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Monday, October 17, 2011

Image as Effective Cliff Hanger in A Game of Thrones: Includes Spoilers

After reading chapter after chapter of convoluted, complex, and largely compelling story telling, trading off point of view characters throughout the volumes, it is image that creates the most effective cliff hangers in A Storm of Swords, the third volume in the series starting with A Game of Thrones (A Song of Ice and Fire), by George R. R. Martin. Toward the end of Volume 3, here’s a spoiler or two, if you’ve been reading the series: Jon Snow, voted Commander of the Night’s Watch, his direwolf, Ghost, by his side, and Mormont’s black raven on his shoulder, dressed in his blacks with his brown hair flowing. Lady Catelyn with the specter of her ravaged face and her long finger pointing.

There is so much happening in this series, from multiple, multiple points of view, usually major characters, but sometimes tertiary, the reader could get lost, if it were not for memorable image keeping the central characters and themes alive. Name after name is dropped and largely forgotten, but characters remain. You find yourself looking forward to certain ones and the continuation of their plights. One character for me I find particularly boring, and I like to skip past her, Daenerys, mother of dragons- but if I do, I always force myself to go back, and re-read any parts that I’ve missed. If I’m going to bother with this heavy tome, I’m in for the duration, no matter how tedious or exalting.

George R. R. Martin is a master story teller and world builder, but the series, so far, would benefit from judicious editing and a lighter hand when it comes to depravity. Sometimes, it seems to me as the reader, the author is enjoying too much his depiction of rape, incest, and torture, sensationalizing rather than chronicling what is necessary to the story he is telling. On the other hand, characters such as Jaime Lannister, or Sandor Clegane (Joffrey’s dog), who at first appear to be monsters, become fully dimensional and worthy of deliberation.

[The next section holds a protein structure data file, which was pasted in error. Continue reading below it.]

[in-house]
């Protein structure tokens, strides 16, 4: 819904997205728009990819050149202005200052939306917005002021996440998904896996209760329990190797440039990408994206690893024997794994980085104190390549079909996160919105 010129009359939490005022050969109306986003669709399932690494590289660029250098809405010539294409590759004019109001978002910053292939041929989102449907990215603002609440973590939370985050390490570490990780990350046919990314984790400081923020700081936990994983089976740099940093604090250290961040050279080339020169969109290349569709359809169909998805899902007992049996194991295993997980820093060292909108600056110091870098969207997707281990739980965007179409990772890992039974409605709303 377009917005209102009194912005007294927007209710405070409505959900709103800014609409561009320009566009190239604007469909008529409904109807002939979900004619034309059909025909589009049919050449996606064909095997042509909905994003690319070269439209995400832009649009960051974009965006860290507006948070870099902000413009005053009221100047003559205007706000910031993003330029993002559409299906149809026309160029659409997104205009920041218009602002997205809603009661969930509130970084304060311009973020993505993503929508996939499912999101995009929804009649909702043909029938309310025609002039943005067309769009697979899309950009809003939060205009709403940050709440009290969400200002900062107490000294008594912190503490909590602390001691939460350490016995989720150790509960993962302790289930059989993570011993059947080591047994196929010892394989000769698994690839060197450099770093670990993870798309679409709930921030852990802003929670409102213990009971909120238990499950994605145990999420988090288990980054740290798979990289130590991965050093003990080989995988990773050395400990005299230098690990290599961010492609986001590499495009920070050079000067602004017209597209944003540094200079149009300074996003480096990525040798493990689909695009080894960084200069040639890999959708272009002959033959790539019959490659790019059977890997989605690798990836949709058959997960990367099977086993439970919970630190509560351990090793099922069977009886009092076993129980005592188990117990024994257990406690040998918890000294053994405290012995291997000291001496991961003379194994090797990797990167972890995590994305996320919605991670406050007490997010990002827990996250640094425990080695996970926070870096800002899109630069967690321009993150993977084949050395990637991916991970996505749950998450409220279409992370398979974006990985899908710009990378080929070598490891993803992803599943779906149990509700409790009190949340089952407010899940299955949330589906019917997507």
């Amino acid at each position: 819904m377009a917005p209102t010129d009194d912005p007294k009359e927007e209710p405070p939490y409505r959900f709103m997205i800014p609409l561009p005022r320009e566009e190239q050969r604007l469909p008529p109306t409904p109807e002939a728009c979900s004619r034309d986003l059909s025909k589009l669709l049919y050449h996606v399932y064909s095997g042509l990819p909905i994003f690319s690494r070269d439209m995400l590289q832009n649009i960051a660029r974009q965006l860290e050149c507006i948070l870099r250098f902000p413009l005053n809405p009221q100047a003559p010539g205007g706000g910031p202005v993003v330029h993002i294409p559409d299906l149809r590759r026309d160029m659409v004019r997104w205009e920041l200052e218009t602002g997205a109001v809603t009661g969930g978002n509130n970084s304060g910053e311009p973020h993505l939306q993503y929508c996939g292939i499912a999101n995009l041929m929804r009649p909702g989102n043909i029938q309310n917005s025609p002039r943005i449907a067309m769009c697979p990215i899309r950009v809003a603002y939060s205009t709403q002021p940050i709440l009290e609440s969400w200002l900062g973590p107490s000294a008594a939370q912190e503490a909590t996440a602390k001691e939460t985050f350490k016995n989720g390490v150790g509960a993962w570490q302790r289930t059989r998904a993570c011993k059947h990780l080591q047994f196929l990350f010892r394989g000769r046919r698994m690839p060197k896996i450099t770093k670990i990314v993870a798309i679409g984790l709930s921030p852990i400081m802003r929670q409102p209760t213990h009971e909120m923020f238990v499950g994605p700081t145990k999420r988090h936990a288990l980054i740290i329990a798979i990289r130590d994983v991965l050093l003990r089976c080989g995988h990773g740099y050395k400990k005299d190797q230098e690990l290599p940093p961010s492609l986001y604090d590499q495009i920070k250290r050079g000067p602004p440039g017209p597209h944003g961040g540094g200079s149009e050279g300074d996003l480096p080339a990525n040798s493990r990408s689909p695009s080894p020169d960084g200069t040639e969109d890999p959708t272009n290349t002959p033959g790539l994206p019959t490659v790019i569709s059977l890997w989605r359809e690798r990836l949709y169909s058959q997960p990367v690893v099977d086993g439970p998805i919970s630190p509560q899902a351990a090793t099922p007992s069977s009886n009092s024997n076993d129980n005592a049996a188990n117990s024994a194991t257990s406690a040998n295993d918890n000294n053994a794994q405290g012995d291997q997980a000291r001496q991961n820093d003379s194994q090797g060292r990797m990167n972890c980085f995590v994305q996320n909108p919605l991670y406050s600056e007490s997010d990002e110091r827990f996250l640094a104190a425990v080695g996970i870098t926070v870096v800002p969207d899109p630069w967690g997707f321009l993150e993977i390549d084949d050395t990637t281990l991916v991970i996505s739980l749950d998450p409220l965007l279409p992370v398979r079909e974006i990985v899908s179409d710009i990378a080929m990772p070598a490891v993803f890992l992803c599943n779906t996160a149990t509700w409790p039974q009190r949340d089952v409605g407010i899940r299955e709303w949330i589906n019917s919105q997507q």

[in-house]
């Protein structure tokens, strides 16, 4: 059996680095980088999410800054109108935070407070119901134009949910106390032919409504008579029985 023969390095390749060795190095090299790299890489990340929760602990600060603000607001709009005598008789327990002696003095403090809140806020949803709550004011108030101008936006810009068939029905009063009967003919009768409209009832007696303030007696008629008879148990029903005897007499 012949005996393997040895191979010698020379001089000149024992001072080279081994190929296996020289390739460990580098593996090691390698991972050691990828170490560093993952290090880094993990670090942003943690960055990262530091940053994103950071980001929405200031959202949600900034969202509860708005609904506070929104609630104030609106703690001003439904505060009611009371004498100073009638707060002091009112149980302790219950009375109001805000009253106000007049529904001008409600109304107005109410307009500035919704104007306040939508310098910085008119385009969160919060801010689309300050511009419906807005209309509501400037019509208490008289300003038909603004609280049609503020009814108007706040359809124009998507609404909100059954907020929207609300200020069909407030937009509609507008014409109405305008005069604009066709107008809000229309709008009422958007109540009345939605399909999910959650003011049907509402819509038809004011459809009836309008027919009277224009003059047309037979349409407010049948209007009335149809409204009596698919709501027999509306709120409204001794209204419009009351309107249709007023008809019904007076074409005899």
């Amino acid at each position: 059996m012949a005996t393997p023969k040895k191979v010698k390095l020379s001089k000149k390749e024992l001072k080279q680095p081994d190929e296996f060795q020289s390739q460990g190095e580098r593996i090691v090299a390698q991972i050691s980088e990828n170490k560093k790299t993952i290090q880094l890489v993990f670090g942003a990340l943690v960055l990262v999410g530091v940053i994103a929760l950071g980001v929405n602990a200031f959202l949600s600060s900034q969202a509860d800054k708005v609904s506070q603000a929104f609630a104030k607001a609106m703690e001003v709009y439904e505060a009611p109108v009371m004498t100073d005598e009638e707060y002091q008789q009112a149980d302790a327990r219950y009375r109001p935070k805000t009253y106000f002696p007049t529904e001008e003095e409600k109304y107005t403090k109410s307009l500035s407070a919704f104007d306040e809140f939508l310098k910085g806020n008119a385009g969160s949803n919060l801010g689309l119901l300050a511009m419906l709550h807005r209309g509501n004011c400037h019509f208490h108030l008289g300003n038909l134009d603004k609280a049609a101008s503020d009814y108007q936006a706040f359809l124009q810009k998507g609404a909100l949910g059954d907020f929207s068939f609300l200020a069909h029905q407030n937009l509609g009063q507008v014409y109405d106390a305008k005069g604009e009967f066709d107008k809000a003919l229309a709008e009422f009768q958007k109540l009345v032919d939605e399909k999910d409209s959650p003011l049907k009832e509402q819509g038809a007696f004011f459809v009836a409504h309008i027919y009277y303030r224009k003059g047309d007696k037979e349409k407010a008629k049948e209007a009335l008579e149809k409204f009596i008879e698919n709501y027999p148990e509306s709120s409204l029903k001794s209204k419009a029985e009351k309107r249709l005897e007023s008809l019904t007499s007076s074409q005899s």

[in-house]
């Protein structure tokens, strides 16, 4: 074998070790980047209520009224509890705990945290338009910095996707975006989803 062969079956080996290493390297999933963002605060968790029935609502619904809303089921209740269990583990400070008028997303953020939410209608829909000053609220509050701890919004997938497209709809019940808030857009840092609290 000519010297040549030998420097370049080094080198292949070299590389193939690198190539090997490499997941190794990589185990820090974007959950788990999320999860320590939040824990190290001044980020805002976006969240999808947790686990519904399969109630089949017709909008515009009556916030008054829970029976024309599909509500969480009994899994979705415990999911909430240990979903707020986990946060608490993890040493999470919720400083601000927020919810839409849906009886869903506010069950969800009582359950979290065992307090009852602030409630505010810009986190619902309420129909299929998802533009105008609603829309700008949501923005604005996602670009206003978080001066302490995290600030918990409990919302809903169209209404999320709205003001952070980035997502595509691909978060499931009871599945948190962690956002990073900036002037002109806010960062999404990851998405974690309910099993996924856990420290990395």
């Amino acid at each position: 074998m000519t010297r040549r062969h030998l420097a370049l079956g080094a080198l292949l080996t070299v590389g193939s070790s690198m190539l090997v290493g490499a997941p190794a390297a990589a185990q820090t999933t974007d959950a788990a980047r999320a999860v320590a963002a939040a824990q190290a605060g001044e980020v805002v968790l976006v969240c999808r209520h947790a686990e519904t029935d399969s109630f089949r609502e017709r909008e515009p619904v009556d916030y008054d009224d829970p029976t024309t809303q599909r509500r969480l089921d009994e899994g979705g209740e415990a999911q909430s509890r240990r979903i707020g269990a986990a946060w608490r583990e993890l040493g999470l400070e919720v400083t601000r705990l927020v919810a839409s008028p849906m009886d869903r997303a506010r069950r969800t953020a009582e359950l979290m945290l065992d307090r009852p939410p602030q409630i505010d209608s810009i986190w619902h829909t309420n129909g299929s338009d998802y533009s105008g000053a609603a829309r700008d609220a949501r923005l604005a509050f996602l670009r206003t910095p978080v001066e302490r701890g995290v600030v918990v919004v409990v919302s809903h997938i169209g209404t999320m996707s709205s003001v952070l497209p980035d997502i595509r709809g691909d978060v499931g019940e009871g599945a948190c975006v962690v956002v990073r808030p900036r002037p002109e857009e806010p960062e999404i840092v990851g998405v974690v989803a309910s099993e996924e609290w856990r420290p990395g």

I’m getting tired, however, of the “chess effect,” though I suppose that’s the design from the beginning. I haven’t read any reviews that discuss the entire series, so not to be influenced, so I cannot be sure, whether my final assessment will be favorable or whether I will be disappointed. I don’t like it when favorite characters get killed off, or good characters go bad!

It is the children I hope for the most, and Martins’s children are both complex and vulnerable, as individual in their personalities, strengths and desires, as any adult character. With its extreme violence and graphic sexual situations, it cannot be said this series would be age appropriate for any teen; but the children and teens in this fantasy civilization are the hope of its survival.

Who do I like the most? Arya, of course, though I fear she has lost herself, and may never recover true strength. Sansa, if only she can find herself. Jon, always Jon. And Bran. And Rickon. And the girl and boy, Meera and Jojen, who travel with Bran. Davos Seaworthy is my favorite adult character. There are plenty of adult characters to hate, and a few young ones, too. I liked Tyrion, for a time, and Bronn has his appeal as a character, but not as a human being.

If you’ve read any part of the series, what are your thoughts?

If you read fantasy fiction, what are your reasons?

Who are your favorite fantasy authors?

Saturday, October 8, 2011

Sounds Like A Poem

In response to a post titled, Autumnal Winds, from Thom Buchanan, and a series of art and poetry pages he published at The Pictorial Arts, I wrote this sort of a poem, and since I've had a dearth of poetry lately, I will post it here, as a sort of reminder, that I can at least attempt to write a poem.

Contributing, also, was a recent walk on the ridge near where I live, where falls of vines skirted the oak trees, and huge webs with dangling spiders, strung between branches from tree to tree.

Here it is, not totally awful, but not good, starting from first draft as a post comment, to the "final" version (there were several quick drafts between point a and point b):

I love Fall, too, though it's hard to "see" it, where I live. Mostly tropical foliage, but the oak trees do shed leaves. Mostly, we experience it as a drop in temperature of about ten degrees, and a bit more breeze. Pumpkins, scarecrows, and costumes come out at Halloween.


Sounds Like a Poem

Amidst tropical
foliage, and broad
leafed green, a
temperature drop
of about ten degrees,

I love Fall, though
it’s hard to see-

Oak trees lace
with spider weaves,
reluctant to shed
their leaves.

Pumpkins, scarecrows,
and costumes come out
to play at Halloween.

© 2011 Annie King